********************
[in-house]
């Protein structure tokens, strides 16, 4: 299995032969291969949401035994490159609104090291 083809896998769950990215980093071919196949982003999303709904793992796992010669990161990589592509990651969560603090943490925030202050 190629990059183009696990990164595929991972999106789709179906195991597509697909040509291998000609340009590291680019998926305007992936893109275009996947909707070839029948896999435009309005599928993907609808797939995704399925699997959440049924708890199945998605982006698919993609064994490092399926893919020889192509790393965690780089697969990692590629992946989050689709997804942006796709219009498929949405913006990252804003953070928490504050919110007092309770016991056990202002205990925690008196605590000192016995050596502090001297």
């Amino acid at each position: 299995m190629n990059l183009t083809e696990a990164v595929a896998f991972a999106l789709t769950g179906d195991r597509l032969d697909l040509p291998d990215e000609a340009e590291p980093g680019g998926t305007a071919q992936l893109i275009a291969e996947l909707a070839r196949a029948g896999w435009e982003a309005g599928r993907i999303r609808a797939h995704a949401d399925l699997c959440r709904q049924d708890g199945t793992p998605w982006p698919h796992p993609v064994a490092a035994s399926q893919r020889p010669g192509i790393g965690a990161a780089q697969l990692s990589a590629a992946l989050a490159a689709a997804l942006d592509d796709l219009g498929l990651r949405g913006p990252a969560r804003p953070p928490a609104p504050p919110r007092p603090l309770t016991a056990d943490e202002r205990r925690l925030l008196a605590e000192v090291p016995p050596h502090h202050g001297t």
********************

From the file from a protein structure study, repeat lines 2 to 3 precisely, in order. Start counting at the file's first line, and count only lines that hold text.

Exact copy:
């Protein structure tokens, strides 16, 4: 299995032969291969949401035994490159609104090291 083809896998769950990215980093071919196949982003999303709904793992796992010669990161990589592509990651969560603090943490925030202050 190629990059183009696990990164595929991972999106789709179906195991597509697909040509291998000609340009590291680019998926305007992936893109275009996947909707070839029948896999435009309005599928993907609808797939995704399925699997959440049924708890199945998605982006698919993609064994490092399926893919020889192509790393965690780089697969990692590629992946989050689709997804942006796709219009498929949405913006990252804003953070928490504050919110007092309770016991056990202002205990925690008196605590000192016995050596502090001297």
């Amino acid at each position: 299995m190629n990059l183009t083809e696990a990164v595929a896998f991972a999106l789709t769950g179906d195991r597509l032969d697909l040509p291998d990215e000609a340009e590291p980093g680019g998926t305007a071919q992936l893109i275009a291969e996947l909707a070839r196949a029948g896999w435009e982003a309005g599928r993907i999303r609808a797939h995704a949401d399925l699997c959440r709904q049924d708890g199945t793992p998605w982006p698919h796992p993609v064994a490092a035994s399926q893919r020889p010669g192509i790393g965690a990161a780089q697969l990692s990589a590629a992946l989050a490159a689709a997804l942006d592509d796709l219009g498929l990651r949405g913006p990252a969560r804003p953070p928490a609104p504050p919110r007092p603090l309770t016991a056990d943490e202002r205990r925690l925030l008196a605590e000192v090291p016995p050596h502090h202050g001297t």